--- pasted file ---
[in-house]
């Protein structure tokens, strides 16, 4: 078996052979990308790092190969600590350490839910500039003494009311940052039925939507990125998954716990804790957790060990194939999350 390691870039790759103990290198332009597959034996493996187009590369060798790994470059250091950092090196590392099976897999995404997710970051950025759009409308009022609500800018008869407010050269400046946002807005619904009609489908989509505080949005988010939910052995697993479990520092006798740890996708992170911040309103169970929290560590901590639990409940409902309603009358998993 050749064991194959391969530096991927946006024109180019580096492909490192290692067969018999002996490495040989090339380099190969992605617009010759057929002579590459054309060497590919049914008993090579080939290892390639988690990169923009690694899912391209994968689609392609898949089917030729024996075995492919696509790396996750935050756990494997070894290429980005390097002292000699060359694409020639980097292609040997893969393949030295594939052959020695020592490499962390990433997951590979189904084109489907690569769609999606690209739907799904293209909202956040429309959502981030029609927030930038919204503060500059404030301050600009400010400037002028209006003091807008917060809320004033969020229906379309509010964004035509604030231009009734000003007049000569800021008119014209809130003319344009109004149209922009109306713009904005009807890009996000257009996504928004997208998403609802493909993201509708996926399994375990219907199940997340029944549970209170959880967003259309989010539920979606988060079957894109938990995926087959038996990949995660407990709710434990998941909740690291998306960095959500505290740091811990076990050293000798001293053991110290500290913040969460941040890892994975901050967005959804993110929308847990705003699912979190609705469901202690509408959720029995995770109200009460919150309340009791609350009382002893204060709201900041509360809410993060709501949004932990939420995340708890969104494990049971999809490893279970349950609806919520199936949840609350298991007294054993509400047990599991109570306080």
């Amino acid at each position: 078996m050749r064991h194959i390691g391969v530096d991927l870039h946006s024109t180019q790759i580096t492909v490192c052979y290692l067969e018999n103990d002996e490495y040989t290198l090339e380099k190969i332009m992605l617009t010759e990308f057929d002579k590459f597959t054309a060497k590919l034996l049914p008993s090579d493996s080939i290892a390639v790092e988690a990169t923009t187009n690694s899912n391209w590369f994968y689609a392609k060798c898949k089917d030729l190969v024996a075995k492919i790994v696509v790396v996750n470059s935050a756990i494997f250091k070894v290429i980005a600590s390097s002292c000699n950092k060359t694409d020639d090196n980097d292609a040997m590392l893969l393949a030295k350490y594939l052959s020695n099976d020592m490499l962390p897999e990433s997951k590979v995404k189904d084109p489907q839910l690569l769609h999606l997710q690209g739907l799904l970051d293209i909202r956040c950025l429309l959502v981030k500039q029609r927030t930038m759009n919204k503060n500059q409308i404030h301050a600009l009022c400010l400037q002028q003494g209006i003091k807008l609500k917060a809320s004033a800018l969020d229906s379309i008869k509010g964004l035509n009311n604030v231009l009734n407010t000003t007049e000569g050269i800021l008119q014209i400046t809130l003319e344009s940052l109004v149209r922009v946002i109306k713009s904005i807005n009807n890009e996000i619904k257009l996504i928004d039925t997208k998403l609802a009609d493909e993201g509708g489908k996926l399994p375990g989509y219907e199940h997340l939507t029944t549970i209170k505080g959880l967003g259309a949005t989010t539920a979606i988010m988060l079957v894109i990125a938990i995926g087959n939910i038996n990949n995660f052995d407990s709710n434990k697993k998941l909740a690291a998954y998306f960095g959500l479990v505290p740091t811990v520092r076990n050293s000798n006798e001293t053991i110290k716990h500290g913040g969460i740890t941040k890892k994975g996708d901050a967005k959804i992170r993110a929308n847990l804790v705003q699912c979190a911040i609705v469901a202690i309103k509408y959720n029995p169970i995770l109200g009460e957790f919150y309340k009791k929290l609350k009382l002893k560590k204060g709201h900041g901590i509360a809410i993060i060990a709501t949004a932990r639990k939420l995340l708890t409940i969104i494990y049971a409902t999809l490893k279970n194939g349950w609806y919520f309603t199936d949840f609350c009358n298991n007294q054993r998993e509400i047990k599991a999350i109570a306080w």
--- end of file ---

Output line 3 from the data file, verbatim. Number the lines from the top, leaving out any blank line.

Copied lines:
């Amino acid at each position: 078996m050749r064991h194959i390691g391969v530096d991927l870039h946006s024109t180019q790759i580096t492909v490192c052979y290692l067969e018999n103990d002996e490495y040989t290198l090339e380099k190969i332009m992605l617009t010759e990308f057929d002579k590459f597959t054309a060497k590919l034996l049914p008993s090579d493996s080939i290892a390639v790092e988690a990169t923009t187009n690694s899912n391209w590369f994968y689609a392609k060798c898949k089917d030729l190969v024996a075995k492919i790994v696509v790396v996750n470059s935050a756990i494997f250091k070894v290429i980005a600590s390097s002292c000699n950092k060359t694409d020639d090196n980097d292609a040997m590392l893969l393949a030295k350490y594939l052959s020695n099976d020592m490499l962390p897999e990433s997951k590979v995404k189904d084109p489907q839910l690569l769609h999606l997710q690209g739907l799904l970051d293209i909202r956040c950025l429309l959502v981030k500039q029609r927030t930038m759009n919204k503060n500059q409308i404030h301050a600009l009022c400010l400037q002028q003494g209006i003091k807008l609500k917060a809320s004033a800018l969020d229906s379309i008869k509010g964004l035509n009311n604030v231009l009734n407010t000003t007049e000569g050269i800021l008119q014209i400046t809130l003319e344009s940052l109004v149209r922009v946002i109306k713009s904005i807005n009807n890009e996000i619904k257009l996504i928004d039925t997208k998403l609802a009609d493909e993201g509708g489908k996926l399994p375990g989509y219907e199940h997340l939507t029944t549970i209170k505080g959880l967003g259309a949005t989010t539920a979606i988010m988060l079957v894109i990125a938990i995926g087959n939910i038996n990949n995660f052995d407990s709710n434990k697993k998941l909740a690291a998954y998306f960095g959500l479990v505290p740091t811990v520092r076990n050293s000798n006798e001293t053991i110290k716990h500290g913040g969460i740890t941040k890892k994975g996708d901050a967005k959804i992170r993110a929308n847990l804790v705003q699912c979190a911040i609705v469901a202690i309103k509408y959720n029995p169970i995770l109200g009460e957790f919150y309340k009791k929290l609350k009382l002893k560590k204060g709201h900041g901590i509360a809410i993060i060990a709501t949004a932990r639990k939420l995340l708890t409940i969104i494990y049971a409902t999809l490893k279970n194939g349950w609806y919520f309603t199936d949840f609350c009358n298991n007294q054993r998993e509400i047990k599991a999350i109570a306080w």